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European Commission

[Check Against Delivery]

José Manuel Durão Barroso

President of the European Commission

Introductory statement on the European Council

European Parliament Plenary debate

Strasbourg, 12 March 2014

Mr President,

Mr Minister,

President of the Council,

Honourable members,

It goes without saying that, today, the eyes of Europe and of the world are set on the crisis in Ukraine. I am sure the European Council also devotes a great part of its work to this big issue. But since we are going to discuss this issue later this morning, I will now concentrate on the other main elements on the agenda of the European Council.

I expect the European Council to take stock of the progress that has been achieved so far in the response to the economic crisis and focus on the policy decisions needed to consolidate the recovery. We need to keep up the pace of structural reforms and to reinforce our specific actions regarding the issue of unemployment.

The European Council, that will also be the last before the European elections, will be a very important moment to maintain the momentum. It will conclude the first phase of the European Semester and debate the next steps to take in our reform agenda.

The Commission has already presented its assessment of the economic context and the state of play of macroeconomic reforms in countries under additional scrutiny. Only two weeks ago we had a debate in this plenary which led to the adoption of a resolution of this Parliament on where it sees the priorities in this European Semester. I was glad to note that there was a large degree of convergence on the priorities.

As you know, we have revised upwards our economic forecasts. We now expect growth of 1.5% this year for the European Union as a whole, and 2% next year. This is again a slight improvement. Growth is returning in Europe. This is also true for the most vulnerable Member States. Domestic consumption and investment are set to expand further, thus reducing Europe's dependency of the recovery on the external sector.

This is good news for public budgets, because debt levels are still too high in several Member States, and will need to be reduced further through smart fiscal consolidation and structural reforms that support growth. Weak competitiveness is still a crucial concern in a number of countries, so implementation of our 2020 Strategy and the Country-Specific Recommendations remains as necessary as ever to improve their growth prospects.

And this is even better news for citizens, because growth is a prerequisite for jobs. The need to generate jobs, especially to fight youth unemployment, remains one of our main priorities. That is why we are urging governments to put in place youth guarantee schemes. And that also is why we are organising a follow-up conference on this in Brussels in the beginning of next month, precisely to keep the momentum on what I think is the most important social challenge in Europe today, unemployment and most specifically youth unemployment.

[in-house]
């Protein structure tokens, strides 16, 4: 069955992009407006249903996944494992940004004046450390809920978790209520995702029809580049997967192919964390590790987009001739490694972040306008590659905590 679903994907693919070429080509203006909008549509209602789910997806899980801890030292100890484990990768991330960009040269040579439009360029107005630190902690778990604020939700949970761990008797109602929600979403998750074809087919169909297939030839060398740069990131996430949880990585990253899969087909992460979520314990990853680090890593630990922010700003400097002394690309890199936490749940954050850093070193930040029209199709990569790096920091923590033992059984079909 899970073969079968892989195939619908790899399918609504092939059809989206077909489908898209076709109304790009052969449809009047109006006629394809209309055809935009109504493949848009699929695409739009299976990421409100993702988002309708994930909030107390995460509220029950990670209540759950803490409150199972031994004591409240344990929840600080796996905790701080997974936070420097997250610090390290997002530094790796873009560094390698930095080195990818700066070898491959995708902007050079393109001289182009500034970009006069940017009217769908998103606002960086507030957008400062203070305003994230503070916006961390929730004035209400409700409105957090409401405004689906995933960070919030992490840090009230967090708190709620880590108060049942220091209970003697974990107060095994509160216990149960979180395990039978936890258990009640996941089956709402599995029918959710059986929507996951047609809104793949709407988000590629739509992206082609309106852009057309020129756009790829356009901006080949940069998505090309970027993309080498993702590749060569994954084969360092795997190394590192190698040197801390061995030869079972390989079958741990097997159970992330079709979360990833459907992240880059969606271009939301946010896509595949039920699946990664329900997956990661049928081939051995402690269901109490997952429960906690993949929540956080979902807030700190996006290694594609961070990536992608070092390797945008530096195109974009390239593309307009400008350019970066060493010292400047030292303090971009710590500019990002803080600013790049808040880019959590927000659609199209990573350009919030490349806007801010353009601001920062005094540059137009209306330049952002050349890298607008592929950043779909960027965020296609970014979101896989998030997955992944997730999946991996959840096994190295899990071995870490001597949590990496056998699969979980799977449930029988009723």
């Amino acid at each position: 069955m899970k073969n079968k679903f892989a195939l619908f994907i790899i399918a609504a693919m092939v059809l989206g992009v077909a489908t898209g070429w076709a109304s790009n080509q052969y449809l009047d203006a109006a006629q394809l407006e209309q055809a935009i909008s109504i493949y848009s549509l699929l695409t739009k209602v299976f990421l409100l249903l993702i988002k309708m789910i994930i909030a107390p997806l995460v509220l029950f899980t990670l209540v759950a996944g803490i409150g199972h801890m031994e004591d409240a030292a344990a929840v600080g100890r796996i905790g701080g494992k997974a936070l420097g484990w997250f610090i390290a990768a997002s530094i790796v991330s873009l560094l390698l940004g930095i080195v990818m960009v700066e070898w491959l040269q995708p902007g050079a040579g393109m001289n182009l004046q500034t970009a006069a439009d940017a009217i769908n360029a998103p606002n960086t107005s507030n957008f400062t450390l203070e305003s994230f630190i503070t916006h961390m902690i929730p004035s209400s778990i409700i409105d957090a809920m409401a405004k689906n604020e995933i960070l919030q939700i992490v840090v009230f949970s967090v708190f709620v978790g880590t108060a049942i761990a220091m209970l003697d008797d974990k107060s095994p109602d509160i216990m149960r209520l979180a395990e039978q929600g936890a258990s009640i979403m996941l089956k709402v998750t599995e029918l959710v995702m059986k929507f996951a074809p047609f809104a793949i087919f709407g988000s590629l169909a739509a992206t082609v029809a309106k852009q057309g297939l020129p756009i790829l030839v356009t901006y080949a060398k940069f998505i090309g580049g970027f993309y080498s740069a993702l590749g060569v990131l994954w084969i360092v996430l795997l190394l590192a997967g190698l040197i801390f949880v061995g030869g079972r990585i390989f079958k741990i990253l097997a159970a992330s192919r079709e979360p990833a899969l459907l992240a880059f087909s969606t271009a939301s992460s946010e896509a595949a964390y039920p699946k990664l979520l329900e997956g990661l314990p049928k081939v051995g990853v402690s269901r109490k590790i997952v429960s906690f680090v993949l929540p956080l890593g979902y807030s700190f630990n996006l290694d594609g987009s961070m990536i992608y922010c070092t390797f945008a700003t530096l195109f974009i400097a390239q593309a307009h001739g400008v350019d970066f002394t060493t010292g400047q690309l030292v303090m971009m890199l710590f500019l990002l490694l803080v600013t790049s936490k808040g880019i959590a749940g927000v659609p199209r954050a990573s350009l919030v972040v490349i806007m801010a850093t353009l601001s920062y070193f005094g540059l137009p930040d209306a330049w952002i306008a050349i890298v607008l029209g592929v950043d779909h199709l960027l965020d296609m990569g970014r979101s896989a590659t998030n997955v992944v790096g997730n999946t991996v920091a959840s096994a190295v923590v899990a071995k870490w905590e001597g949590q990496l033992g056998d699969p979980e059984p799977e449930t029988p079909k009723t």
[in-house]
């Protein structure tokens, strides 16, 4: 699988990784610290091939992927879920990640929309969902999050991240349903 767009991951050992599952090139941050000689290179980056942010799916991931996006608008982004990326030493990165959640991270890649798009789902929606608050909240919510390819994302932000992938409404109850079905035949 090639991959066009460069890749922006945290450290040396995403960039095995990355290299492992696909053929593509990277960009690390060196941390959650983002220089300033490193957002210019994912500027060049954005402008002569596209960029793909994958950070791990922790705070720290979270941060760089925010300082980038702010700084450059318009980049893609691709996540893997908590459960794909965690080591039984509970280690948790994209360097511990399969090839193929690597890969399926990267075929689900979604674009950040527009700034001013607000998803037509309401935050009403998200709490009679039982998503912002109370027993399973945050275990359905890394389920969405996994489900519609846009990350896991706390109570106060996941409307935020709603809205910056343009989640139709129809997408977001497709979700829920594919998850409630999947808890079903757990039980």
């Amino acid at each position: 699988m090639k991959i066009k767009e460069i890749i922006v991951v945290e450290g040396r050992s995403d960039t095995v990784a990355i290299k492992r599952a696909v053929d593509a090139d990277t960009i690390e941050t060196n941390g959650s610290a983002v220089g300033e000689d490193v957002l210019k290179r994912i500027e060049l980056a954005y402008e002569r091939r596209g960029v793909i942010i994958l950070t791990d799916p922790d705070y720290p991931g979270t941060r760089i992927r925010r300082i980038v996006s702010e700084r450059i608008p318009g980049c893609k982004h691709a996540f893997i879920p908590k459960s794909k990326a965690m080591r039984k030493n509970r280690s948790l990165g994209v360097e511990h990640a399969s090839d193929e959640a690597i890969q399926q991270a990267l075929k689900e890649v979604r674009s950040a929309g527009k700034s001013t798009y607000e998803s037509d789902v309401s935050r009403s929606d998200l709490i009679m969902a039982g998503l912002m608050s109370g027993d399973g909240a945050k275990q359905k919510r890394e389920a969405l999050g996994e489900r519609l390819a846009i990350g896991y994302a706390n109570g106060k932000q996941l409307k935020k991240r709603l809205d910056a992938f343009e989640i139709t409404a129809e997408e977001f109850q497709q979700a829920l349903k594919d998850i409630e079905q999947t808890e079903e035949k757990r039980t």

Honourable members,

Confidence is based on credibility.

Credibility depends on delivering our commitments.

Since we launched work for our banking union in 2012, we have seen the positive impact in terms of helping restore confidence and stability in Europe's markets. The Single Supervisory Mechanism is on track to begin its work later this year. Now it is urgent to deliver the final element – the Single Resolution Mechanism.

Today's trilogue will be very important.

The Commission has defended its proposal with vigour. It is the Council alone which has to answer for its insistence to put some elements into an intergovernmental agreement. But we need to be realistic. So the Commission argued once again in the Council meetings this week that the intergovernmental agreement needs to be kept to the minimum. We are in favour of the acceleration of mutualisation of the fund and for it to have effective access to funding from day one. And we are with Parliament in seeking simpler governance rules, respecting the autonomy of European Union law and its decision making procedures, the institutional balance and the prerogatives of each institution to determine their own organisation.

Yesterday in ECOFIN no progress was made as regards the respective role of the Council and the Commission, and the Commission remains deeply concerned as to the compliance of the Council's approach with the case-law of the court.

Let me be clear: the Commission has been and continues to work constructively with you for an outcome that is as close as possible to our original draft, which is fully compatible with and upholds the primacy of European Union law.

Honourable members,

I expect the European Council also to endorse the approach of the Commission's communication on a European Industrial Renaissance - and then not only talk the talk but also walk the walk, because a lot of the levers to make our industries more resilient are indeed at national level.

The problems are clear: Some of our industries have lost competitiveness. Investment in research and innovation remains too low, holding back the modernisation of our industrial base. Progress on improving the business climate remains uneven. European firms face higher energy prices than most of their leading competitors and have difficulties acquiring qualified labour and capital in affordable conditions.

The Commission is committed to do its part of the work, for example:

  • making our own rulebook more business-friendly;

  • completing the integration of networks;

  • supporting investment in new technologies through Horizon 2020;

  • providing €100 billion of European funds for smart specialization in industry over the next 7 years;

  • assuring better access to finance - in particular for SMEs;

  • supporting the development of skills;

  • cutting red tape;

  • negotiating trade agreements;

  • and supporting economic diplomacy and the internationalization of firms….

This is part of what we are doing.